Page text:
toward reduced frequency of the TNFa2
allele in patients with alcohol induced
pancreatitis, we are expanding studies to
determine frequency of this marker in a
larger group of patients with alcohol induced
acute and chronic pancreatitis, as we believe
this is worthy of further study.

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33
Table 3 Frequency (%) of IL-10.G microsatellite alleles in control and patient groups
IL-10.G
microsate
llite
alleles
Normal
controls
(n=136)
AP
Patients
(n=135)
Mild
AP*
(n=97)
Severe
AP*
(n=38)
OFS3
(n=18)
Alcoholic
AP
(n=21)
Idiopathic
AP
(n=37)
Gallstone
AP
(n=77)
4
0.4
0.0
0.0
0.0
0.0
0.0
0.0
0.0
5
0.0
0.4
0.5
0.0
0.0
0.0
0.0
0.6
7
2.9
1.1
1.0
1.3
0.0
0.0
1.4
1.3
8
1.8
3.3
4.1
1.3
0.0
9.5
4.1
1.3
9
43.8
41.9
41.8
42.1
50.0
47.6
36.5
42.9
10
7.7
7.4
8.8
3.9
2.8
19.0
6.8
4.5
11
8.1
11.1
12.4
7.9
5.6
11.9
12.2
10.4
12
4.8
7.4
8.2
5.3
2.8
2.4
8.1
8.4
13
21.3
19.6
17.0
26.3
25.0
4.8 1
21.6
22.7
14
8.8
6.3
5.2
9.2
13.9
2.4
9.5
5.8
15
0.4
1.5
1.0
2.6
0.0
2.4
0.0
1.9
Patient groups are described in Material and Methods
AP: Acute pancreatitis
OFS: Organ failure score (calculated according to method previously described[27])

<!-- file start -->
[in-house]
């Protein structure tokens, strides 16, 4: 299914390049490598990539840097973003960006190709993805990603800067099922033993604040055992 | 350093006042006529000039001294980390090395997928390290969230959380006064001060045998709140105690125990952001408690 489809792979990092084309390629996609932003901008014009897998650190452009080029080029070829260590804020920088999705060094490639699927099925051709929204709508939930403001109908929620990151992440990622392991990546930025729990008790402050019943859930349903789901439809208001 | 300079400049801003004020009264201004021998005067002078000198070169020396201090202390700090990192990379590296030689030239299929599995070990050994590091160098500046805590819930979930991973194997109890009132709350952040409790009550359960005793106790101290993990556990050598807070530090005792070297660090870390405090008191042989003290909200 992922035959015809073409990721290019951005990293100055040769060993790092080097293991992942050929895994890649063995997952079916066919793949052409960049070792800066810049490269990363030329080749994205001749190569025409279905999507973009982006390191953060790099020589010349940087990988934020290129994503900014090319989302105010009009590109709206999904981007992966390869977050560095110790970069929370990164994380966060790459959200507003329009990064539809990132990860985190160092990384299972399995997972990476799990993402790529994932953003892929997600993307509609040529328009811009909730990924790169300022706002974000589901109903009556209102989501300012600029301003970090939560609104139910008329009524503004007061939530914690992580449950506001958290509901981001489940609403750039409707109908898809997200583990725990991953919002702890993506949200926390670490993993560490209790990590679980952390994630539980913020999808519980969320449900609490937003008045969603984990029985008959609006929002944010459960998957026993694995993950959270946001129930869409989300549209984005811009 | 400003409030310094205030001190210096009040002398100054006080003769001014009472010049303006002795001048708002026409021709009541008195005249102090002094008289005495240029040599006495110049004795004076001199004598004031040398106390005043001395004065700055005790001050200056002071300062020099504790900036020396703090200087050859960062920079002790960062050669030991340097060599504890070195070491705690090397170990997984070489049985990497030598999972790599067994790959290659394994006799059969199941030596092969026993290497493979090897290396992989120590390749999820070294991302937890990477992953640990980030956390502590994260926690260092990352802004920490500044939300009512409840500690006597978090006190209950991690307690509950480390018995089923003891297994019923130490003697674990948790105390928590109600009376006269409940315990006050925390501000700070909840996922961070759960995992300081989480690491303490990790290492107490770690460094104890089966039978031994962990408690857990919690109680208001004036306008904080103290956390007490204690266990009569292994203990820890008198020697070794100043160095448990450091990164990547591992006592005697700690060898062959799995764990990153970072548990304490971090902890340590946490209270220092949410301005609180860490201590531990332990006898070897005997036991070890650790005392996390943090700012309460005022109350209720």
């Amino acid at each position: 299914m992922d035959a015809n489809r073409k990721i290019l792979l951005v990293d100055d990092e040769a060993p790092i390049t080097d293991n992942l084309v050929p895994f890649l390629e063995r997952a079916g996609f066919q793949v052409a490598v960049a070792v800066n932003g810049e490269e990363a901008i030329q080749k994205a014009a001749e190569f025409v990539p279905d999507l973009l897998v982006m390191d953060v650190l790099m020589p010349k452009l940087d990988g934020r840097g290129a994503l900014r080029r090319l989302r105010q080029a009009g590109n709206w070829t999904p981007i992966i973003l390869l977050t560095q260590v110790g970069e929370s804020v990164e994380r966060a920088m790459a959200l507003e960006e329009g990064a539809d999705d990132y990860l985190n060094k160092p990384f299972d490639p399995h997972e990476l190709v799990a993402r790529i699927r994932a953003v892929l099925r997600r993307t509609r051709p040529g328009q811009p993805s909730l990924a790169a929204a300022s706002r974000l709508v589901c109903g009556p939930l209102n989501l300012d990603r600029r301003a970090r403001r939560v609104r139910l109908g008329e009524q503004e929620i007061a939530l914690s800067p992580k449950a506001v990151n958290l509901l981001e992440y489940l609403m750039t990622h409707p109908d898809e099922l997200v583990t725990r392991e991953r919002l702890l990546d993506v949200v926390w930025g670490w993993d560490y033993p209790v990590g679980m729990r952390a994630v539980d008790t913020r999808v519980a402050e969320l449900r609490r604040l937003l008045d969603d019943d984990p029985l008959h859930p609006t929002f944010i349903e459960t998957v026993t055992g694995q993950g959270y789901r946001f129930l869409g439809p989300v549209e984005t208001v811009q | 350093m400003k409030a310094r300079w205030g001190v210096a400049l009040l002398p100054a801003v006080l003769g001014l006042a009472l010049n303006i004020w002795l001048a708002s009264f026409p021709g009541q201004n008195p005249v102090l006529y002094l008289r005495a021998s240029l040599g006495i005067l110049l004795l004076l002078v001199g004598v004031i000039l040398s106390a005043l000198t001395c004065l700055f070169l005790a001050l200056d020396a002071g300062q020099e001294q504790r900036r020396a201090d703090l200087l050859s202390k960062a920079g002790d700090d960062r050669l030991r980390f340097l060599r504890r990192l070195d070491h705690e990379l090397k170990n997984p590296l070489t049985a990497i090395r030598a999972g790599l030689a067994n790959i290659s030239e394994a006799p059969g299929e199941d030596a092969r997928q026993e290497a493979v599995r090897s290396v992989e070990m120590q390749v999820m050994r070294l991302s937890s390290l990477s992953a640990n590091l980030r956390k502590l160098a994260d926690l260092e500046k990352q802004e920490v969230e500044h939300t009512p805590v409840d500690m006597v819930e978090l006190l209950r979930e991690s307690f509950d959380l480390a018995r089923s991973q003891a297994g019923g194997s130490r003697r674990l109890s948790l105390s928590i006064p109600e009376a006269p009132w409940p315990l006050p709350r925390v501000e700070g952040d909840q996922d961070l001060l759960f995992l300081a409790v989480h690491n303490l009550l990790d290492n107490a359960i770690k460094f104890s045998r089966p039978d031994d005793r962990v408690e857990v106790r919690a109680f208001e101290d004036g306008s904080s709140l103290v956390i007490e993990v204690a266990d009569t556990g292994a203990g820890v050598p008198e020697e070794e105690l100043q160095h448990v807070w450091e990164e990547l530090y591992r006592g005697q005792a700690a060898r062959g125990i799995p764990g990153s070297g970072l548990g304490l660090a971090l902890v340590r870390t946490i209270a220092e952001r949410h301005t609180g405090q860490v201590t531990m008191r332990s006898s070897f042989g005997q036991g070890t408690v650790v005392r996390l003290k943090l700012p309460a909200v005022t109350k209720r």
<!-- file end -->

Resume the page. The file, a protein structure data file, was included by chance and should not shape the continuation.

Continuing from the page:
n represents the number of subjects in each group
* Mild and severe disease severity groups are according to the Atlanta convention classification [26]
Controls vs. Alcohol group, χ2=6.46, p=0.121; Alcohol vs. Idiopathic and Gallstone groups combined, χ2=6.97,
p=0.088
Table 4 Frequency (%) of IL-10 –1117, -854, and -627 alleles in control and patient groups
IL-10
bi-
allelic
loci
Normal
controls
(n=127)
AP
Patients
(n=124)
Mild
AP*
(n=90)
Severe
AP*
(n=34)
OFS3
(n=18)
Alcoholic
AP
(n=21)
Idiopathic
AP
(n=33)
Gallstone
AP
(n=70)
-1117
G
53.0
56.0
56.0
56.0
67.0
57.0
58.0
55.0
A
47.0
44.0
44.0
44.0
33.0
43.0
42.0
45.0
-854
C
74.0
75.0
77.0
71.0
75.0
76.0
68.0
78.0
T
26.0
25.0
23.0
29.0
25.0
24.0
32.0
22.0
-627
C
63.8
66.8
68.0
63.2
72.0
69.0
63.0
68.0
A
36.2
33.2
32.0
36.8
28.0
31.0
37.0
32.0
Patient groups are described in Material and Methods
AP: Acute pancreatitis
OFS: Organ failure score (calculated according to method previously described[27])
n represents the number of subjects in each group
* Mild and severe disease severity groups are according to the Atlanta convention classification [26]
No significant differences in allelic frequency were found between normal controls and patients or between the
patient subgroups.

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34
____________________________________
Received March 15th, 2000 - Accepted May
12th, 2000
Key words
Inflammatory Response;
Interleukin-10; Tumour Necrosis Factor
Abbreviations
bp: base
pair;
ERCP: endoscopic
retrograde
cholangiopancreatography; IL: interleukin;
Kb: kilobase; OFS: organ failure score(s);
MHC: major histocompatibility complex;
TMC: tumour necrosis factor
Footnotes This work was supported by a
research grant from Plymouth Hospitals
NHS Trust
Correspondence
Andrew N. Kingsnorth
Department of Surgery
Plymouth Postgraduate Medical School
Derriford Hospital
Plymouth PL6 8DH
United Kingdom
Phone/Fax: +44-1742.763017
E-mail: andrew.kingsnorth@phnt.swest.nhs.uk
____________________________________